Set custom Process name for service in Linux CentOS

I have had created some systemd services in Linux(CentOS) which described at create-linux-systemd-service. Now for a monitoring requirement that's needed to set a custom process name to my running services.

Some different solutions were tested and none of them worked on CentOS-7x.

Finally founded that there is a very simple solution which I am going to share it here. As described at previous post about systemd we created a service file which has a ExecStart part in which I had directly run a Java process, for example it was something like this:

In this way CentOS is not going to assign a process name to the running process. You can test this by trying one of below commands:

ps aux | grep myservice
pgrep myservice

Believe it or not the only thing that is needed to assign a name to our process is moving the command in front of ExexStart into an sh file and tell ExecStart to run that file, in this way CentOS will assign the name of sh file into the process. Here are steps:

run command: sudo systemctl daemon-reload

run command: chmod 711 /home/keshavarzreza/bin/ run command: sudo systemctl restart myservice.service

Now you can try one of below commands again and this time you would see your process(es) PID(s) in response:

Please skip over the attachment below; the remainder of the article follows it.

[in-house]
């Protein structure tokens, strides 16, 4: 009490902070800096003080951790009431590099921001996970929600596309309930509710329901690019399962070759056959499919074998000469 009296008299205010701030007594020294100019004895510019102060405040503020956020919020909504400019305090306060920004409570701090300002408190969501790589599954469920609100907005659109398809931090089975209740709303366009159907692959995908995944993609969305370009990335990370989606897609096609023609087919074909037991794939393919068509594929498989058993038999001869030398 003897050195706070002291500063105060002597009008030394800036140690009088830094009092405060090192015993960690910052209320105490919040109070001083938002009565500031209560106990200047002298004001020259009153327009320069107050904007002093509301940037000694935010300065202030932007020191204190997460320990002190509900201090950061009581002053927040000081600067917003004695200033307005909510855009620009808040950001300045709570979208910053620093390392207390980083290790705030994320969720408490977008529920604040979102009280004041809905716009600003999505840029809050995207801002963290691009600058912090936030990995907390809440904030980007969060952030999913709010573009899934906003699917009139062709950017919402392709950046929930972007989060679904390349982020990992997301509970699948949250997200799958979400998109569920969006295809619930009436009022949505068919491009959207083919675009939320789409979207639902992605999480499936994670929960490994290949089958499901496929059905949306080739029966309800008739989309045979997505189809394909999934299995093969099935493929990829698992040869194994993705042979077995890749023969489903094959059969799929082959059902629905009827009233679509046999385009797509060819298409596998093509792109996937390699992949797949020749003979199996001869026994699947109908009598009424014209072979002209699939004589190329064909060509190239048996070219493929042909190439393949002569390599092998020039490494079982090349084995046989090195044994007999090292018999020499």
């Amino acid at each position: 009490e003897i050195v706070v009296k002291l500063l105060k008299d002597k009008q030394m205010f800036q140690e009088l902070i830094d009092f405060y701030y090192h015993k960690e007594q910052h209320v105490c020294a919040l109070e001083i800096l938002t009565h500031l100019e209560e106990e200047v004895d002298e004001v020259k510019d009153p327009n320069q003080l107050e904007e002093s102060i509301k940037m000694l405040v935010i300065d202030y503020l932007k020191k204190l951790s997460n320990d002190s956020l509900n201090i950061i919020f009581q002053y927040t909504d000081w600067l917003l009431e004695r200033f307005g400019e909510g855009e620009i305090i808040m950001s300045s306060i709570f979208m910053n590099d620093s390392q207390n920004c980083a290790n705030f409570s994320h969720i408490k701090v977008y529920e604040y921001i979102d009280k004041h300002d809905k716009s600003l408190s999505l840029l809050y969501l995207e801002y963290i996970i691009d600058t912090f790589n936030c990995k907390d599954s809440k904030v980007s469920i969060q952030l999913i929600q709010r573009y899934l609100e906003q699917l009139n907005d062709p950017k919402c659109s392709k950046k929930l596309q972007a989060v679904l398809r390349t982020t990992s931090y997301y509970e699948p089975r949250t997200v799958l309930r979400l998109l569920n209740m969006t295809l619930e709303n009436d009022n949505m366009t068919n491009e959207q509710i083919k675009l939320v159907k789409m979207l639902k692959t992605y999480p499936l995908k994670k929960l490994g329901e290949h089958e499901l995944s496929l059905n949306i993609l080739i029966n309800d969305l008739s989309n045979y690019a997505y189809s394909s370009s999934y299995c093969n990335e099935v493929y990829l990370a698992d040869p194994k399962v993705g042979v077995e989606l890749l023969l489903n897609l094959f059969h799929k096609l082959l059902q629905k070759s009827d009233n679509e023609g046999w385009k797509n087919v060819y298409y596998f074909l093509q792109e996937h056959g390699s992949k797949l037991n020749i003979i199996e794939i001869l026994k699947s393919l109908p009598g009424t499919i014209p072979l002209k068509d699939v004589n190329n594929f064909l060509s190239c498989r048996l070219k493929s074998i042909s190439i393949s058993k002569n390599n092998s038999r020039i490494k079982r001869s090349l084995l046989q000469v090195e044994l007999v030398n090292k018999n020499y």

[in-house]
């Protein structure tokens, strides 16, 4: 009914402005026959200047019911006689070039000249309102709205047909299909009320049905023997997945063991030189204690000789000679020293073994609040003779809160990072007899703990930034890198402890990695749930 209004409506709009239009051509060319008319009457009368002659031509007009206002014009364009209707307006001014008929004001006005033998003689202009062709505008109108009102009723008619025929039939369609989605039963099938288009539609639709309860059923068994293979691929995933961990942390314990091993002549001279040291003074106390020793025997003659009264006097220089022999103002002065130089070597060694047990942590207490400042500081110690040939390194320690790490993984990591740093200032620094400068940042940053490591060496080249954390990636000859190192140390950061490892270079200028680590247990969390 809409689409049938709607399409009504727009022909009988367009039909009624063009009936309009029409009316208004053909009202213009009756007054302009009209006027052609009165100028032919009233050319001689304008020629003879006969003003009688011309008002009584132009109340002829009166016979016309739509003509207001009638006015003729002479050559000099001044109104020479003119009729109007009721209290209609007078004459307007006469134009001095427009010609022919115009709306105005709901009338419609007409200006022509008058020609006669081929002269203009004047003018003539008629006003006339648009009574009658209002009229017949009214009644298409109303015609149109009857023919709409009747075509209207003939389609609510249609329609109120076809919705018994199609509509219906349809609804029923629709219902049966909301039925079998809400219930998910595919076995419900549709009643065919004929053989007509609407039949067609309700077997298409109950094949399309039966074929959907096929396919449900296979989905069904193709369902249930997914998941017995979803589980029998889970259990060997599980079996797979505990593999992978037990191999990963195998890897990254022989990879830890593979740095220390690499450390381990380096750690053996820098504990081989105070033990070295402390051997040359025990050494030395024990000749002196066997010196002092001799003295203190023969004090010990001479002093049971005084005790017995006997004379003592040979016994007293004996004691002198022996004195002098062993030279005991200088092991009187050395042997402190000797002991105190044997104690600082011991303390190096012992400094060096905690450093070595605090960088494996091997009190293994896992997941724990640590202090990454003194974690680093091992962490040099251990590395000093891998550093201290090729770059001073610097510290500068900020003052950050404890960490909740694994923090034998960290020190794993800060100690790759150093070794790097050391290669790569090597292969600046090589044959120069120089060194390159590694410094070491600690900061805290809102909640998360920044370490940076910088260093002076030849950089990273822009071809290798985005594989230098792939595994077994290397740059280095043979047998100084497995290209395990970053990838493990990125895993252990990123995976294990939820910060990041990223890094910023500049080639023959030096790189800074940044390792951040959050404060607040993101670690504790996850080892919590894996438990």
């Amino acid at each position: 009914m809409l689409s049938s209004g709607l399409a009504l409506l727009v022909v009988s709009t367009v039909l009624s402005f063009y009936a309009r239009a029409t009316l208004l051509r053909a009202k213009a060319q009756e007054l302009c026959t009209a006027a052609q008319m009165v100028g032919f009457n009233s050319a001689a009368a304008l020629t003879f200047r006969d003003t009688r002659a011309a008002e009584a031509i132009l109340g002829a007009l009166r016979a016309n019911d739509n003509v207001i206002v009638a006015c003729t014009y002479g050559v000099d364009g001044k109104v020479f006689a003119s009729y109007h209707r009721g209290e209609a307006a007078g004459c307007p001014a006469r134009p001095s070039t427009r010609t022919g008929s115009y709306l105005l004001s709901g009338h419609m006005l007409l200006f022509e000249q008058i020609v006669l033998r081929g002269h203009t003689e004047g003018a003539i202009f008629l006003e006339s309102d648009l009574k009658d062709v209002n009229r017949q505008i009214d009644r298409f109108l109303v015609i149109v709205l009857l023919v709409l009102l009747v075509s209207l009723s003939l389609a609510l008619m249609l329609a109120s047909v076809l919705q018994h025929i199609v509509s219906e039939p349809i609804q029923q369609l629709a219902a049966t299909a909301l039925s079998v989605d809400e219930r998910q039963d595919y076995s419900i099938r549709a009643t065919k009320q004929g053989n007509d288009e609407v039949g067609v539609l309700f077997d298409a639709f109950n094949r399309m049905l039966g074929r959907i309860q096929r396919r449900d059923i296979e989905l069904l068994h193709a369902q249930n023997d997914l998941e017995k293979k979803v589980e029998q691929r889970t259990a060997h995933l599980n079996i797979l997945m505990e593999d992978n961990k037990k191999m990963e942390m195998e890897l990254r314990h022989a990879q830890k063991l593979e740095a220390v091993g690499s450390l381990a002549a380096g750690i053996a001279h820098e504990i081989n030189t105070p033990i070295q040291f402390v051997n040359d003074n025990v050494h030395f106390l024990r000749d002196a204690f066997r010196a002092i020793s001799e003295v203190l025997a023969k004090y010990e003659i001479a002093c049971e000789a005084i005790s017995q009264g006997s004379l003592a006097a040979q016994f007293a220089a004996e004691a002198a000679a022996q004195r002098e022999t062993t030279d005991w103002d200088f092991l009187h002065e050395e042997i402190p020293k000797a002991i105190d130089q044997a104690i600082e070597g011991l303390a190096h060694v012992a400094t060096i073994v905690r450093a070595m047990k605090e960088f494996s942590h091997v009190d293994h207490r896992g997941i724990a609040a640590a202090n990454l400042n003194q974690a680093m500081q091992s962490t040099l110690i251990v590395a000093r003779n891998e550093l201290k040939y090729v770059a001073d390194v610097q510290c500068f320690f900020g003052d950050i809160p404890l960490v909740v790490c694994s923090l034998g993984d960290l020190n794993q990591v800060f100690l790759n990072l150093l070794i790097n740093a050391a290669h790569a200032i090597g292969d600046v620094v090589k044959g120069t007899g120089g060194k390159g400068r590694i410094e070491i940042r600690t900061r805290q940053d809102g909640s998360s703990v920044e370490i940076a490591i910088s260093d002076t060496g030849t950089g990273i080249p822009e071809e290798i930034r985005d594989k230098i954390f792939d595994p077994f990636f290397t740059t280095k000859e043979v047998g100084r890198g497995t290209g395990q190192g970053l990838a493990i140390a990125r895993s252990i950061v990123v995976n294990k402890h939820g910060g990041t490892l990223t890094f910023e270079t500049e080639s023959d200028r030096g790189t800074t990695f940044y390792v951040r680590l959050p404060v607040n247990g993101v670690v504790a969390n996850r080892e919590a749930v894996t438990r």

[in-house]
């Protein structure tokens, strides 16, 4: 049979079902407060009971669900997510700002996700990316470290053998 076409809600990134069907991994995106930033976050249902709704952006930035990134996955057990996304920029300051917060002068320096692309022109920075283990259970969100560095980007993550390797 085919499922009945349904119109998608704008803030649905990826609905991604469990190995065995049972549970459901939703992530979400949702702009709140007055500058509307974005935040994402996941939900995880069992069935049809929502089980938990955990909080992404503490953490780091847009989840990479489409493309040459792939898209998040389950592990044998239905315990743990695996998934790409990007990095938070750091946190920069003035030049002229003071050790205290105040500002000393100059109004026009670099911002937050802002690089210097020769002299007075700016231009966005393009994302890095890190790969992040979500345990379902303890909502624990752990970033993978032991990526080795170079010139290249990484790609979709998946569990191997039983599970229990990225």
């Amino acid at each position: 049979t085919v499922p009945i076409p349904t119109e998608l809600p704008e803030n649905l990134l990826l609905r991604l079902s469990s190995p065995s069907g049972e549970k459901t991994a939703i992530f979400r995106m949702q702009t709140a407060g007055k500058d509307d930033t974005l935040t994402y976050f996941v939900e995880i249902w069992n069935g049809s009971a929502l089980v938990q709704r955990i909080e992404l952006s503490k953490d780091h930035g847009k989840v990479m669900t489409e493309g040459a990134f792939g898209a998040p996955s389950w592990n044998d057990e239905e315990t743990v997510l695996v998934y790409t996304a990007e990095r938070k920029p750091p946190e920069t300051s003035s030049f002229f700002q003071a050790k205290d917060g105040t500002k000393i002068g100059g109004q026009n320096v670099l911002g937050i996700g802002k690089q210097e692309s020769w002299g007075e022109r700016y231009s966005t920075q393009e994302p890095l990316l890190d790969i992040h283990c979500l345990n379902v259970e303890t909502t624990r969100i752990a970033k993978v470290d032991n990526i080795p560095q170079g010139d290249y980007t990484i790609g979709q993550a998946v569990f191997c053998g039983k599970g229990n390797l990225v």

ps aux | grep myservice
pgrep myservice


create a Linux systemd service and make it runable for non-root users

We can easily delegate management of running a process/script into Linux by systemd. systemd is a Linux system tool that one of its features is bootstrapping start and manage system processes. For better understanding we are going to create a custom systemd service to make it easy to start, stop, restart our script as well as configure it to start at boot. And we make non-root users able to use these facilities.

1. Create a systemd service

Suppose that we have a script in /usr/bin/ Also suppose that there is a Linux user named myuser in group ourgroup Now this is the main part of the story in which we make a file in /etc/systemd/system/myservice.service including below directives: I'm not going to make this tutorial a long story by describing about parts of .service file. So let's find out how we can make sense about its usability. Run this command to make your myscipt.service loaded into systemd: Now as a sudoer user you are able to manage myscipt.service using systemctl commands: But how we make it possible for not-root users to use these facilities?!

2. Use PolicyKit to allow non-root users to mange the service

PolicyKit is an application-level toolkit for defining and handling the policy. As a practical step here we create a new file in /etc/polkit-1/rules.d/99-ourgroup.rules including:

3. Define needed sudoer access using visudo

Linux and Unix administrators use sudoers file to allocate system rights to system users. This allows the administrator to control who does what. Visudo command is a secure and safe way of editing the /etc/sudoers file on Linux. So just run $sudo visudo command and add below lines into sudoers file: